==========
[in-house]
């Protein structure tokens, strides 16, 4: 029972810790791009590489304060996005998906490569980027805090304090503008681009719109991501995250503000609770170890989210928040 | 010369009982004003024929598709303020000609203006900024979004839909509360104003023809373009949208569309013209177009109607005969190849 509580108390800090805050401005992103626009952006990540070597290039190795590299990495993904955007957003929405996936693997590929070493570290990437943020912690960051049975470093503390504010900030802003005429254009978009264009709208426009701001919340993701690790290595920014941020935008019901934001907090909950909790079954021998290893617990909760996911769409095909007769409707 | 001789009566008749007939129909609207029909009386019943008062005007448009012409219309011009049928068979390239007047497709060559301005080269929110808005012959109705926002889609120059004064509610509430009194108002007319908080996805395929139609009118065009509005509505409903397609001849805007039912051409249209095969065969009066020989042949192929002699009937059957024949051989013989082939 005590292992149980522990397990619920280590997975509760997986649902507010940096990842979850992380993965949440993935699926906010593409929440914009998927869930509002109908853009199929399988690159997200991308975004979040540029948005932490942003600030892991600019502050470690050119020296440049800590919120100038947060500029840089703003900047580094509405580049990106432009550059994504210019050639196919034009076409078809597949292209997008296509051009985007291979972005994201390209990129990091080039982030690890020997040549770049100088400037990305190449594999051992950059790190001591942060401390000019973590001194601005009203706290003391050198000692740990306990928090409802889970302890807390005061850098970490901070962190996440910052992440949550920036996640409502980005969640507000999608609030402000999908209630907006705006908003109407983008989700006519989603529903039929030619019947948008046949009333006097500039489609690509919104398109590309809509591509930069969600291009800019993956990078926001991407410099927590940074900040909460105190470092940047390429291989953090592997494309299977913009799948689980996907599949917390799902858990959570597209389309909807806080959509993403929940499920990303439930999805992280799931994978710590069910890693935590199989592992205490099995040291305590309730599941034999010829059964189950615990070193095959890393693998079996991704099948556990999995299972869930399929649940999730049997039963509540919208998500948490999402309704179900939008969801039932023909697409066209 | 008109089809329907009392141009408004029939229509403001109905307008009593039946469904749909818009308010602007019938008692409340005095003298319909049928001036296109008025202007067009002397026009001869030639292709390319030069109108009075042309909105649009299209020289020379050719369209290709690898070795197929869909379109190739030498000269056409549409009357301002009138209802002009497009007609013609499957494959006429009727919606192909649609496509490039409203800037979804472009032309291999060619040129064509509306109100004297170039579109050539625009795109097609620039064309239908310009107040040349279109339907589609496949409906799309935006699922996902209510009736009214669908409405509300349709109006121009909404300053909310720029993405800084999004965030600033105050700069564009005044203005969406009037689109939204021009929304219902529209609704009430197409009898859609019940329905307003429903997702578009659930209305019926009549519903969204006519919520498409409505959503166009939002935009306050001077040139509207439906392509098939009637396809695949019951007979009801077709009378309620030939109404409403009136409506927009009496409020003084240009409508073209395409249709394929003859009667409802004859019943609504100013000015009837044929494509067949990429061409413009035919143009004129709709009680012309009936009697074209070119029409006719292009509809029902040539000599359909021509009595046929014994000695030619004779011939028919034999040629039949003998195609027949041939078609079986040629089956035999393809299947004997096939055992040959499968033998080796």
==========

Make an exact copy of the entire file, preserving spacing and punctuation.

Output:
[in-house]
């Protein structure tokens, strides 16, 4: 029972810790791009590489304060996005998906490569980027805090304090503008681009719109991501995250503000609770170890989210928040 | 010369009982004003024929598709303020000609203006900024979004839909509360104003023809373009949208569309013209177009109607005969190849 509580108390800090805050401005992103626009952006990540070597290039190795590299990495993904955007957003929405996936693997590929070493570290990437943020912690960051049975470093503390504010900030802003005429254009978009264009709208426009701001919340993701690790290595920014941020935008019901934001907090909950909790079954021998290893617990909760996911769409095909007769409707 | 001789009566008749007939129909609207029909009386019943008062005007448009012409219309011009049928068979390239007047497709060559301005080269929110808005012959109705926002889609120059004064509610509430009194108002007319908080996805395929139609009118065009509005509505409903397609001849805007039912051409249209095969065969009066020989042949192929002699009937059957024949051989013989082939 005590292992149980522990397990619920280590997975509760997986649902507010940096990842979850992380993965949440993935699926906010593409929440914009998927869930509002109908853009199929399988690159997200991308975004979040540029948005932490942003600030892991600019502050470690050119020296440049800590919120100038947060500029840089703003900047580094509405580049990106432009550059994504210019050639196919034009076409078809597949292209997008296509051009985007291979972005994201390209990129990091080039982030690890020997040549770049100088400037990305190449594999051992950059790190001591942060401390000019973590001194601005009203706290003391050198000692740990306990928090409802889970302890807390005061850098970490901070962190996440910052992440949550920036996640409502980005969640507000999608609030402000999908209630907006705006908003109407983008989700006519989603529903039929030619019947948008046949009333006097500039489609690509919104398109590309809509591509930069969600291009800019993956990078926001991407410099927590940074900040909460105190470092940047390429291989953090592997494309299977913009799948689980996907599949917390799902858990959570597209389309909807806080959509993403929940499920990303439930999805992280799931994978710590069910890693935590199989592992205490099995040291305590309730599941034999010829059964189950615990070193095959890393693998079996991704099948556990999995299972869930399929649940999730049997039963509540919208998500948490999402309704179900939008969801039932023909697409066209 | 008109089809329907009392141009408004029939229509403001109905307008009593039946469904749909818009308010602007019938008692409340005095003298319909049928001036296109008025202007067009002397026009001869030639292709390319030069109108009075042309909105649009299209020289020379050719369209290709690898070795197929869909379109190739030498000269056409549409009357301002009138209802002009497009007609013609499957494959006429009727919606192909649609496509490039409203800037979804472009032309291999060619040129064509509306109100004297170039579109050539625009795109097609620039064309239908310009107040040349279109339907589609496949409906799309935006699922996902209510009736009214669908409405509300349709109006121009909404300053909310720029993405800084999004965030600033105050700069564009005044203005969406009037689109939204021009929304219902529209609704009430197409009898859609019940329905307003429903997702578009659930209305019926009549519903969204006519919520498409409505959503166009939002935009306050001077040139509207439906392509098939009637396809695949019951007979009801077709009378309620030939109404409403009136409506927009009496409020003084240009409508073209395409249709394929003859009667409802004859019943609504100013000015009837044929494509067949990429061409413009035919143009004129709709009680012309009936009697074209070119029409006719292009509809029902040539000599359909021509009595046929014994000695030619004779011939028919034999040629039949003998195609027949041939078609079986040629089956035999393809299947004997096939055992040959499968033998080796």